Allow me to let you in on a secret. There's a reason this dynamic was set up. It starts off by pushing the 'WHITE MEN KNOW BEST ESPECIALLY ARROGANT COCKY ONES AND WOMEN WHO THINK THEY KNOW BETTER NEED TO SHUT UP AND DO WHAT THEY ARE TOLD' trope that has been the mainstay of movies since their creation.

            It purposefully makes Holdo look cold by positioning her against someone we have an existing attachment to.

            And then it turns around and sets fire to that bullshit by showing us that Holdo is the actual hero here. She's the one who has to keep it secret BECAUSE THERE COULD BE AN AGENT ON BOARD, she's the one who has to manage a ship full of panicking, upset people without upsetting them further OH YEAH IN A FEW HOURS YOU'RE GONNA ABANDON SHIP AND HOPE YOU DON'T GET PICKED OFF, TAKE IT EASY AND RELAX UNTIL THEN and she's the one who sacrifices herself to save everyone.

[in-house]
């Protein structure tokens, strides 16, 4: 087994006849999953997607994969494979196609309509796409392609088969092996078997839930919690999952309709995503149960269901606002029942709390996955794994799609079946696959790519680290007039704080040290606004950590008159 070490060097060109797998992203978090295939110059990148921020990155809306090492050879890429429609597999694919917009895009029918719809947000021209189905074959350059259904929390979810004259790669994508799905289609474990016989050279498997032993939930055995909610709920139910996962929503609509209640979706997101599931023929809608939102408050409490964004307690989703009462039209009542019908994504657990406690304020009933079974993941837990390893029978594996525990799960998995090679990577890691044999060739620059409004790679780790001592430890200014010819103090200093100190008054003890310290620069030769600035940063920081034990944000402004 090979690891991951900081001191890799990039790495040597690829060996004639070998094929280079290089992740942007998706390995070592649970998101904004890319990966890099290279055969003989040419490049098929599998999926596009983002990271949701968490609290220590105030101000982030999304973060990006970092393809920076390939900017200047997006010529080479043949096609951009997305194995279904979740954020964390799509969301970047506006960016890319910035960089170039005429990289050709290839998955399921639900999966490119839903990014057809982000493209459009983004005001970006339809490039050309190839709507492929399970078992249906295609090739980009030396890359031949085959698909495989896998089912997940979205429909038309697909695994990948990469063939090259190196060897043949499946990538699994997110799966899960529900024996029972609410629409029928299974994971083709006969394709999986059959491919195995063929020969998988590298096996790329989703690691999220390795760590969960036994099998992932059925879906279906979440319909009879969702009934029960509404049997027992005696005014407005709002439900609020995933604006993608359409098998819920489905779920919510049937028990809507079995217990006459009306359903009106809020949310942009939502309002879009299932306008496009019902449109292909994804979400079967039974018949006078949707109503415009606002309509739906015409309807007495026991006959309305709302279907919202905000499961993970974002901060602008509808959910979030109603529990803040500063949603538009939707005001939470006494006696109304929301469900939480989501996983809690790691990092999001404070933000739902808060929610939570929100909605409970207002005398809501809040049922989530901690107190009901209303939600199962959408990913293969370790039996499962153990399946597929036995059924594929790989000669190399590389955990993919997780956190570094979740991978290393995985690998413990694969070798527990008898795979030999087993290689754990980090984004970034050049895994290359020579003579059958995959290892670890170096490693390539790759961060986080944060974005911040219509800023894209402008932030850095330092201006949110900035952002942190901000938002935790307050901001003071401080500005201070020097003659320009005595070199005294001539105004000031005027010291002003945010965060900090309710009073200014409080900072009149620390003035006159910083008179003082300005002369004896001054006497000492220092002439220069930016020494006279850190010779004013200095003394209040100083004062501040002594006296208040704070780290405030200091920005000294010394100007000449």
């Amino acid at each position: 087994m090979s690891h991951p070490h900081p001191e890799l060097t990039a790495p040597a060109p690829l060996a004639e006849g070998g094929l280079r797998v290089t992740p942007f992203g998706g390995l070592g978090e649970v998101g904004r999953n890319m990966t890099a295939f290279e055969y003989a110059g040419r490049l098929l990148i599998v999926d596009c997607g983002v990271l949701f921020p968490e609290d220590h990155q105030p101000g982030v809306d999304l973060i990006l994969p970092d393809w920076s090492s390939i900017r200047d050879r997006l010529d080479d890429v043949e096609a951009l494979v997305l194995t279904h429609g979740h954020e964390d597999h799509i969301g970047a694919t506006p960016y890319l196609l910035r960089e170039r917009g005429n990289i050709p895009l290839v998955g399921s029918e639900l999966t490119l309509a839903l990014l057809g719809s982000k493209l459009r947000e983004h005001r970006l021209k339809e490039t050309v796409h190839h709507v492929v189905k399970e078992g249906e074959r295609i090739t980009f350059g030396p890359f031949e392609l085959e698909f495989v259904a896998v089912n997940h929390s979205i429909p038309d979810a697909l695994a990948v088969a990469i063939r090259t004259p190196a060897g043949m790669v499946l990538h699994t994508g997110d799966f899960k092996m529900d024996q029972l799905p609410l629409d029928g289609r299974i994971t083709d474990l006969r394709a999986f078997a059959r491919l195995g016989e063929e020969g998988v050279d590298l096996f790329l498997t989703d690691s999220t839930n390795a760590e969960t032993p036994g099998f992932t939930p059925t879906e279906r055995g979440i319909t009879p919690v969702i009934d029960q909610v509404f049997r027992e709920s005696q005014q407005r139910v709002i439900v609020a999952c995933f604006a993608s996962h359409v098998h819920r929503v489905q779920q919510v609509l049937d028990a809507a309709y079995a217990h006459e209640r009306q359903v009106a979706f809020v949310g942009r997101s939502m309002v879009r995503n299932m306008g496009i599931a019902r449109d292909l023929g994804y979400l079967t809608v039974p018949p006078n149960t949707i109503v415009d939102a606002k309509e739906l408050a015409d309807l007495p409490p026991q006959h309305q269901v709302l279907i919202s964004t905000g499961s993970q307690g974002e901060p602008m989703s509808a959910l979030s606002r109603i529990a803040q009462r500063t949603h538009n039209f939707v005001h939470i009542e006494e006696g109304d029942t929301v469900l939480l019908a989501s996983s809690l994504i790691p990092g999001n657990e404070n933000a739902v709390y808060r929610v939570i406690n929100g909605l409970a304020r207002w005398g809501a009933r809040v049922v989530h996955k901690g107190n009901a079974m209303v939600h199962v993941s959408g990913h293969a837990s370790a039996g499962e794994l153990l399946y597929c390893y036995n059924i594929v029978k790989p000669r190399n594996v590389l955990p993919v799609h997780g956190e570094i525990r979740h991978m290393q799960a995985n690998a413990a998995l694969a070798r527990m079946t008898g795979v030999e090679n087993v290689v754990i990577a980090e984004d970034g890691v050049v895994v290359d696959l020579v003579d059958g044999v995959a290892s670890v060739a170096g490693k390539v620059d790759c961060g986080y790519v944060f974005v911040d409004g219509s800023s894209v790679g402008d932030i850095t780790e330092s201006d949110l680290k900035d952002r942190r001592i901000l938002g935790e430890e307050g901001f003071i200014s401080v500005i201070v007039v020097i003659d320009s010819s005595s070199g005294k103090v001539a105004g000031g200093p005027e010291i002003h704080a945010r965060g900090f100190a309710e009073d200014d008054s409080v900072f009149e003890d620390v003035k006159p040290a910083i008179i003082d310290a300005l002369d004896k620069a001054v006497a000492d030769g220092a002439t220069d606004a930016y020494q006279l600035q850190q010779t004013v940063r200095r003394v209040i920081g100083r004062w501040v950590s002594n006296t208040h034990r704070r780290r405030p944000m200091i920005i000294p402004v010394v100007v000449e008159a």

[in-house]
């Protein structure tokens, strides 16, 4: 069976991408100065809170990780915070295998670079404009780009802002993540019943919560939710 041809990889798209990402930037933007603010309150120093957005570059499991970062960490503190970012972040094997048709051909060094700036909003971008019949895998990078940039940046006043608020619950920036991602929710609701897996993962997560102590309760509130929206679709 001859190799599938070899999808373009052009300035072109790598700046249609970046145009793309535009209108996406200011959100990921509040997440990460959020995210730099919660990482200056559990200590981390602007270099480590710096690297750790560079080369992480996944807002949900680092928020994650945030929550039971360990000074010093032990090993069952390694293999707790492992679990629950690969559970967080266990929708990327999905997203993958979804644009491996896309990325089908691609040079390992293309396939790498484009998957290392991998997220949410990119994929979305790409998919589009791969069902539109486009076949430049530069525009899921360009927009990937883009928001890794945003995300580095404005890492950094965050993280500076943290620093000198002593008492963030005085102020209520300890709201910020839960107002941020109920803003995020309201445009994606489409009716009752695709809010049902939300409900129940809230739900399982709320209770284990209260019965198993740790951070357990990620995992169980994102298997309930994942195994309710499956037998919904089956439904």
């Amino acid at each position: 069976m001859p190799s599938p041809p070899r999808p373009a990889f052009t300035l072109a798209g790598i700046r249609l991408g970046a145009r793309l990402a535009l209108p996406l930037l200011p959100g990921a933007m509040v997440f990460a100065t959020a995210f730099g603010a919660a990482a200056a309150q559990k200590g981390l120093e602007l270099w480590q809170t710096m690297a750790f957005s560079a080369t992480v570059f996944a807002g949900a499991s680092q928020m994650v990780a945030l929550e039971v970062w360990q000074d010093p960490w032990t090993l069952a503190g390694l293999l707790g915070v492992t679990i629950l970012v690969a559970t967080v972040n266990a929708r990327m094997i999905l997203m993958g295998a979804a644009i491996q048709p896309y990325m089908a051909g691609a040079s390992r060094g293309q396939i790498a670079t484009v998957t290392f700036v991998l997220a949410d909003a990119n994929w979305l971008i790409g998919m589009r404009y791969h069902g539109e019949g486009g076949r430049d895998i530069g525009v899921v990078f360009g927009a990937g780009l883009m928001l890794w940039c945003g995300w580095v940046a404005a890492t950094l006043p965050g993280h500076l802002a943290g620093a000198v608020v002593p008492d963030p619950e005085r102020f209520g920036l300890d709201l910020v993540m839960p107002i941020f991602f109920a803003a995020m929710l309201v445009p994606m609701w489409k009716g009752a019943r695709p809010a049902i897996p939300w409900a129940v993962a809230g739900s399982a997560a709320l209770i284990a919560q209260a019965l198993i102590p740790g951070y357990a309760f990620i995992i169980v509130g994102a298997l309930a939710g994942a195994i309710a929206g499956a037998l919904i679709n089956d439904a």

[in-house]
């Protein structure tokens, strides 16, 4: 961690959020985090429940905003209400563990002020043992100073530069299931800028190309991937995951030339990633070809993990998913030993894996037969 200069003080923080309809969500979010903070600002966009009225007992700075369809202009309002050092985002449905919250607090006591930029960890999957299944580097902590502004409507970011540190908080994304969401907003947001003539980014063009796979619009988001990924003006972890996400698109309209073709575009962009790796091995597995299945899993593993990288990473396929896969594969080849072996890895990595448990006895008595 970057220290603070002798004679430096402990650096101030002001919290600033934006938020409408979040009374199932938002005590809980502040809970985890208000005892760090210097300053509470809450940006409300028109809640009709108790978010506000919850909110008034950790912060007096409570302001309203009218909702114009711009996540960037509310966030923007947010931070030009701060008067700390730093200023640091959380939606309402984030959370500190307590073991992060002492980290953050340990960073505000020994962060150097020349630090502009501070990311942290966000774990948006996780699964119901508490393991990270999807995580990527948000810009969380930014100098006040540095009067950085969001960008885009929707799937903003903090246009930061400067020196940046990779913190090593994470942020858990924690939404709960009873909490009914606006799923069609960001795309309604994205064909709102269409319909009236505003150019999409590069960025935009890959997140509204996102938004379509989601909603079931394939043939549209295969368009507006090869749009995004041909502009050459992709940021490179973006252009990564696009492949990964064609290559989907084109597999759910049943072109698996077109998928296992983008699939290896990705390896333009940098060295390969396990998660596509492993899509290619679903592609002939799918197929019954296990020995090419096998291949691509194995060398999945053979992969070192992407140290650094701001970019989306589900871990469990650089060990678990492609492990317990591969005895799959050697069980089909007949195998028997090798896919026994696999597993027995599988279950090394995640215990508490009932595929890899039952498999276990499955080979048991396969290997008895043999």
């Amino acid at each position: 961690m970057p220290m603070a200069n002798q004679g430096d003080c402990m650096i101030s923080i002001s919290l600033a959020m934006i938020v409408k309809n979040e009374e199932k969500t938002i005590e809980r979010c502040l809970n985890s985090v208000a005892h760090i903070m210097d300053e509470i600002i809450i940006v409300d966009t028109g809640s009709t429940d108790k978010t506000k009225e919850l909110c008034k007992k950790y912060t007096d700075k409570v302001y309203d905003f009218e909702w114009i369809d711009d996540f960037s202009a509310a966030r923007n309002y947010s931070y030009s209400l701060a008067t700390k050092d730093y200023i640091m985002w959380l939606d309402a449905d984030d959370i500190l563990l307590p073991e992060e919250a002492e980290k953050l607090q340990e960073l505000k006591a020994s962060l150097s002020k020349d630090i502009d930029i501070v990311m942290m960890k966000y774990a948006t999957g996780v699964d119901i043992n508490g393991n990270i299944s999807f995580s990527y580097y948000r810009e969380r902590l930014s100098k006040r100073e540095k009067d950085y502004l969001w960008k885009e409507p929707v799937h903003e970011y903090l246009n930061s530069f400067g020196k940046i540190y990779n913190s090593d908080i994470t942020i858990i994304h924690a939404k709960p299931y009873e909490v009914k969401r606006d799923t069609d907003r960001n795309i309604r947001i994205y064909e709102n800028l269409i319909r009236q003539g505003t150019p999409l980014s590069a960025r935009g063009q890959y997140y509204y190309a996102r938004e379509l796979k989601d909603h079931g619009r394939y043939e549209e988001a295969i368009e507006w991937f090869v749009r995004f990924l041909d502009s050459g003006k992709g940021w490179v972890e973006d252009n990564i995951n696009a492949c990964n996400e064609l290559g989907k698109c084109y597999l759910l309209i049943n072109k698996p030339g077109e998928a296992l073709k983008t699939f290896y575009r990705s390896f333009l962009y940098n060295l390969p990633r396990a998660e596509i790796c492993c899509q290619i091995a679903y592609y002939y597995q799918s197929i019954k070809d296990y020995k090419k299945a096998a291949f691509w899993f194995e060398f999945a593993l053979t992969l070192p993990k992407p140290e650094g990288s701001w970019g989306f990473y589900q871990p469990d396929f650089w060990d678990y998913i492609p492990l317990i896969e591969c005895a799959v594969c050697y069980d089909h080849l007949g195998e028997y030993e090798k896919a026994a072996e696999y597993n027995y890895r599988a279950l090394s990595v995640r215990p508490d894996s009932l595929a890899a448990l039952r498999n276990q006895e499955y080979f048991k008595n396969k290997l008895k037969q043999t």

Now if you have a problem with that, you either have an infantile understanding of how leadership works (hint, not pandering to the lower ranks just because feelings) or you're still caught up on the UPPITY WOMEN NEED TO BE PUT IN THEIR PLACE that the movie is playing with and hoping you'll work out.

            I'll let you work out which one you identify with best.

              LOL, yes I know Poe was not a lieutenant, I was talking generally. Yes, I've been in a position of authority. No, you don't slap a hero down hard, because that (as you saw in the film) is bad for morale and might influence others to join him in a mutiny. Yes, Holdo absolutely should have taken Poe aside and explained the facts of life to him instead of belittling him. The Resistance isn't an iron-disciplined military outfit like the First Order, and Holdo shouldn't have acted like it was. No, 'the white man knows best' meme was irrelevant because Poe could have been female and the scene would have played out the same way. I agree it made Holdo look cold, but this could have been achieved without making her look like a fool as well. She was not a hero. She was about as heroic as the Titanic's Captain Smith. Sure she went down with her ship and managed to take out Snoke's flagship, but by then the damage had been done.